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New Book: What About the Baby?

A great work of fiction is timeless. It can reflect our own heartache or joy, inspire us, and delight us. According to Alice McDermott, Academy Professor and Richard A. Macksey Professor of the Humanities, humans have a deep, impractical need to read fiction.  

Alice McDermott

We seek truth and consolation in the written word. We are all here so briefly and plagued with so many limitations that we seek fiction in order to live multiple lives.” 

—Alice McDermott, Academy professor

Her most recent book, What About the Baby? Some Thoughts on the Art of Fiction, encapsulates that fervor, and dishes up valuable wisdom about the art of writing. Wisdom she’s gained over a lifetime. 

This is McDermott’s ninth book, and her first that isn’t strictly literary fiction. It’s a collection of essays that blends her love of the genre with advice for writing captivating stories. McDermott retired from teaching in 2019 after 20 years at Johns Hopkins and the Sewanee Writers’ Conference. What About the Baby? is the culmination of that experience. Many of the essays were originally craft talks from in-person workshops, rewritten for the page early in the COVID-19 pandemic. Together, they give the reader both a practical manual and the intimate sense of peeking directly into the passion and process that goes into her writing.  

“I expect the fiction I read to be written with no other incentive than it must be written,” she notes in the first essay. 

What to expect of fiction

The opening essay is the oldest in the book, but still feels keenly relevant in 2022. McDermott sets out, alongside Mark Helprin’s short story “White Gardens” and other excerpts, what she expects from any work of fiction. She has high expectations: ruthlessly authentic characters, scenes that replicate our world’s beauty, and a clarity that can make sense of death.  

Other essays in her book focus on the skills, effort, and dedication writing requires. Aspiring writers can take away tips on creating an unforgettable first sentence, or the importance of re-reading your own work. Anyone can enjoy her humorous musings on the legacy of writers such as Mary McCarthy or Eugene O’Neill, or what she would tell herself as a young writer. McDermott was torn on whether to include so many excerpts from other books and plays as she rewrote her essays. In the end, she decided that the reading experience would be incomplete without them.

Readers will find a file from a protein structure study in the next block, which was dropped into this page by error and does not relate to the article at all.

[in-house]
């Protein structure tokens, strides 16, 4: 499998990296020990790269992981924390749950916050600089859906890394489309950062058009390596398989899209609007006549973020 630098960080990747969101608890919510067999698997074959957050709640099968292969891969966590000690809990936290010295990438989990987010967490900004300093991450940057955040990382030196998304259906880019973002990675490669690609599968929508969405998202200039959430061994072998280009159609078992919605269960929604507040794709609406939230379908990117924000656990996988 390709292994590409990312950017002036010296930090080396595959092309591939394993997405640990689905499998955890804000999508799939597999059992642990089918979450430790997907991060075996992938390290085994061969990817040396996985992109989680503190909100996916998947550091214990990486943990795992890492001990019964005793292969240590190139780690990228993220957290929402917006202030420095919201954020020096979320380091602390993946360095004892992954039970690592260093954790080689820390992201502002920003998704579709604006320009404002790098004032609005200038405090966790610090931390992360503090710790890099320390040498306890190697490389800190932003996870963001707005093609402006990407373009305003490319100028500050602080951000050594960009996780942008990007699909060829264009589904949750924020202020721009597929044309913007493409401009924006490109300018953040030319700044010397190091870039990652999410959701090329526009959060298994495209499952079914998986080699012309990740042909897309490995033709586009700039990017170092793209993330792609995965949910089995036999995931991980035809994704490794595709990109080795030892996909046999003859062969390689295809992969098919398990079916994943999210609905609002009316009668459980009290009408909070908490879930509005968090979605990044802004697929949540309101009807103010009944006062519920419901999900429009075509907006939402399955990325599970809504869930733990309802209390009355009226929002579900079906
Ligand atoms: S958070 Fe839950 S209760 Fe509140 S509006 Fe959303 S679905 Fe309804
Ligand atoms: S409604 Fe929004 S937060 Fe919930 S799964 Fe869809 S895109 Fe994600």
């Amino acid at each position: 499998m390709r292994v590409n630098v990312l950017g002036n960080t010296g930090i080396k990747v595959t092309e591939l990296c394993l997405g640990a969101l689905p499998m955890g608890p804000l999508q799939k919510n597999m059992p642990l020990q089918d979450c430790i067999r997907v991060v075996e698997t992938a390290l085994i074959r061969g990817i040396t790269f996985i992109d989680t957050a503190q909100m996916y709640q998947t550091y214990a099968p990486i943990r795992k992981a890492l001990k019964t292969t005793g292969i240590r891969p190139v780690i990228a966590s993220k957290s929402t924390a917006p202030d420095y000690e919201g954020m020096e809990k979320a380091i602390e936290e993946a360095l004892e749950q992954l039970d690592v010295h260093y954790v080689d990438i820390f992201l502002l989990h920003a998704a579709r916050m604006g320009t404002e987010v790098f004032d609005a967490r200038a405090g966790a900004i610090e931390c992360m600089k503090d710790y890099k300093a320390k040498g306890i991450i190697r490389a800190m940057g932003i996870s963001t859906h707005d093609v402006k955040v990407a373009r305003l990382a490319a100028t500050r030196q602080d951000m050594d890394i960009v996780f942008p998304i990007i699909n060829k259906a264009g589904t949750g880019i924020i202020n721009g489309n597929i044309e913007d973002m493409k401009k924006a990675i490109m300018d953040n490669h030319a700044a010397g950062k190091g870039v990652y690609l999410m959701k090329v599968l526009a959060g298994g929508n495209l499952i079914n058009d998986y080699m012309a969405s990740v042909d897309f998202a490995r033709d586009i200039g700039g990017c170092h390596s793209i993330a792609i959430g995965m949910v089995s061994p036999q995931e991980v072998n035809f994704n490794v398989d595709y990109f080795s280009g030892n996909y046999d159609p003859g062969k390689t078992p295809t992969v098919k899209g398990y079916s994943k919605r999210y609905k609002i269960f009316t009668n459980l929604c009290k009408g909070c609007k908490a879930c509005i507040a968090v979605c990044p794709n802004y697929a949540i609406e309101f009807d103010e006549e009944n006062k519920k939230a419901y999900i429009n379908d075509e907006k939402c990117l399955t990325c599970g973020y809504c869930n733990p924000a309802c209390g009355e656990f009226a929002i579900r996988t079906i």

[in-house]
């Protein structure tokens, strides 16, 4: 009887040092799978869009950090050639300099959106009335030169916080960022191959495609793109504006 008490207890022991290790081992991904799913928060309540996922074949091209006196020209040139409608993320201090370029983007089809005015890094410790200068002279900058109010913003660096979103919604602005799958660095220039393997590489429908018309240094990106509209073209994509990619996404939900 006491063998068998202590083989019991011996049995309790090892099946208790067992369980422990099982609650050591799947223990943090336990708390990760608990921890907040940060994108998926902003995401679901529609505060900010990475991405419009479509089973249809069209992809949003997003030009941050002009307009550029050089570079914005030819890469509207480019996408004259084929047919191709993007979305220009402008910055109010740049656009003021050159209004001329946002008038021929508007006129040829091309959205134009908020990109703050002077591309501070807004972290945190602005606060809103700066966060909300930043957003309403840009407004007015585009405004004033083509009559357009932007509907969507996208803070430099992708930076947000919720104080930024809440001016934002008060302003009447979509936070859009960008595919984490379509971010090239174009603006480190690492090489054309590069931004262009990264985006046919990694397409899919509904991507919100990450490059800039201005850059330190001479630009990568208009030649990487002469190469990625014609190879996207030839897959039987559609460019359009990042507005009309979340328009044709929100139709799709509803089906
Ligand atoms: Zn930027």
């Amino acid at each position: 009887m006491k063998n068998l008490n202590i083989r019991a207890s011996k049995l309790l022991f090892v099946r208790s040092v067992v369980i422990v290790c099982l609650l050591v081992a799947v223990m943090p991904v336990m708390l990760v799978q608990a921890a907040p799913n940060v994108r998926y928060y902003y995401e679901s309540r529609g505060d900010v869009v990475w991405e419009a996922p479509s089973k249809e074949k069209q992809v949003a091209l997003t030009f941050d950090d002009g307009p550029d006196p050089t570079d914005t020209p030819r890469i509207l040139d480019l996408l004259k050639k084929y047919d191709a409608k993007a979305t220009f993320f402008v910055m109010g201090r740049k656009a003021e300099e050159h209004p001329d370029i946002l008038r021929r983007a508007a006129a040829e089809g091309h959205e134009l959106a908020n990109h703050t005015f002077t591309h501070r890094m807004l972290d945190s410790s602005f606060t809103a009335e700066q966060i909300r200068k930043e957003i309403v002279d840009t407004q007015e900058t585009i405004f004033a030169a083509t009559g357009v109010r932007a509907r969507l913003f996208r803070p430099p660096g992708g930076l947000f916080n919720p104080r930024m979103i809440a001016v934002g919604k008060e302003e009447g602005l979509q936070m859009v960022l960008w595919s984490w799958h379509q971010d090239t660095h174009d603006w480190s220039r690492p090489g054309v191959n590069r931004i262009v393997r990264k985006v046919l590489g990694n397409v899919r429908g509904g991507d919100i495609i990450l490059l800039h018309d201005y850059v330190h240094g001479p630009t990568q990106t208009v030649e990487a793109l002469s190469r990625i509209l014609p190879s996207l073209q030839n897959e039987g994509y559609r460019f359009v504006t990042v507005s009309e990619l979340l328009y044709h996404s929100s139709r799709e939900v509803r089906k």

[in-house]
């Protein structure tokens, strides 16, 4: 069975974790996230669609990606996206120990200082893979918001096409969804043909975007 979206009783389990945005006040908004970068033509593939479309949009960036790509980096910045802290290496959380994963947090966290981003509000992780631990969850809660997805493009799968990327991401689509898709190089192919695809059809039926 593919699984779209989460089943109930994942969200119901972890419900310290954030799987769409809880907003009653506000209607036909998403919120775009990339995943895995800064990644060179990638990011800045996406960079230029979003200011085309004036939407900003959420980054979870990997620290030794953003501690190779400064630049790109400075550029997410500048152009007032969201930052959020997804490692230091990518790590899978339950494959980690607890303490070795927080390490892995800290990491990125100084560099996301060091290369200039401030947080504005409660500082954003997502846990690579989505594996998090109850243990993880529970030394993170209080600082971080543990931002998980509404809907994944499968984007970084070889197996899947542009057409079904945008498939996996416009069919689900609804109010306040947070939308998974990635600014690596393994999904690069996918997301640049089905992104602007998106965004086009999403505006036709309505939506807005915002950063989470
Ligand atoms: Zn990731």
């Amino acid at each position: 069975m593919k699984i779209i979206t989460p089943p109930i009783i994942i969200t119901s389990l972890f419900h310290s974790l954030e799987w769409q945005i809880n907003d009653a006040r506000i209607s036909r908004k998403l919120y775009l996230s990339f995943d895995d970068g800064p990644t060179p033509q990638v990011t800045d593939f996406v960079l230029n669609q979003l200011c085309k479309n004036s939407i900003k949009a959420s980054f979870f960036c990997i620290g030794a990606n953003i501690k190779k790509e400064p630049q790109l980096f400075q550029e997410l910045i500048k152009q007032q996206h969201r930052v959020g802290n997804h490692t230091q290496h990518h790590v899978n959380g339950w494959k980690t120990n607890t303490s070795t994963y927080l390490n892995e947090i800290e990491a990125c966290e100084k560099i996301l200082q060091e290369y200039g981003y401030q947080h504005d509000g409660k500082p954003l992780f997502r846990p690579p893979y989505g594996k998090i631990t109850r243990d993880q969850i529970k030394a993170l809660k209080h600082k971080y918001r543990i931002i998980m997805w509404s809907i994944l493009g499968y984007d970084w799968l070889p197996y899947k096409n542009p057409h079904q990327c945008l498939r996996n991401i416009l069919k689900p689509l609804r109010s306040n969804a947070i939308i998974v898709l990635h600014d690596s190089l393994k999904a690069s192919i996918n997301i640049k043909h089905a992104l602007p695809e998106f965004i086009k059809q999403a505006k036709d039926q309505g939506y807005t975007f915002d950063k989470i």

“Anyone who picks up this book loves fiction, is writing it, or loves to read it,” she says. “Why should I say to the reader: ‘This is so beautiful. But I don’t want to trouble you with reading it’?”  

Some of the most powerful essays focus on how interacting with others, both personally and professionally, helps craft a writer’s work. She says that communal tinkering with style and craft gives writers (and their coaches or teachers) both a community of commiseration, and the refinement that pulls a wonderful story out of a humdrum manuscript. Outside of the classroom, the fights, frustration, and interpersonal struggle of being human create the base so many good stories grow out of. All drama, she repeats, really is family drama. She’s looking forward to how the drama of the pandemic inspires new fiction from other writers. Her own COVID-inspired short story, “Post,” will appear in The Best American Short Stories 2022

Take care of your characters

But what about that baby? The titular essay describes a baby from Lillian Hellman’s memoir Pentimento, but McDermott’s point is that the real “baby” is a writer’s characters. This advice is at the heart of the book. To be a good writer, one must put their own feelings aside, even if it requires relentless honesty. A writer needs to put themselves at the service of their characters, and no one else. Either find the essential truth in the world you are creating, or risk being predictable and disjointed, she says. “[This book is] very much about the give and take that happens alone in the writer’s mind,” she says. “How we in this field can support and maybe make each one of us a little bit of a better writer by being the reader that’s also the writer.” 

McDermott is using her “retirement” to fulfill what she sees as the major obligation of her career: she has so much fiction she still needs to write. As of spring 2022, she’s finishing two more novels. She is also giving a reading at University of Rochester, and teaching a writing workshop in Connemara, Ireland. Echoing the final essay of What About the Baby?, there’s no other option for her. Writing fiction is just a way of being.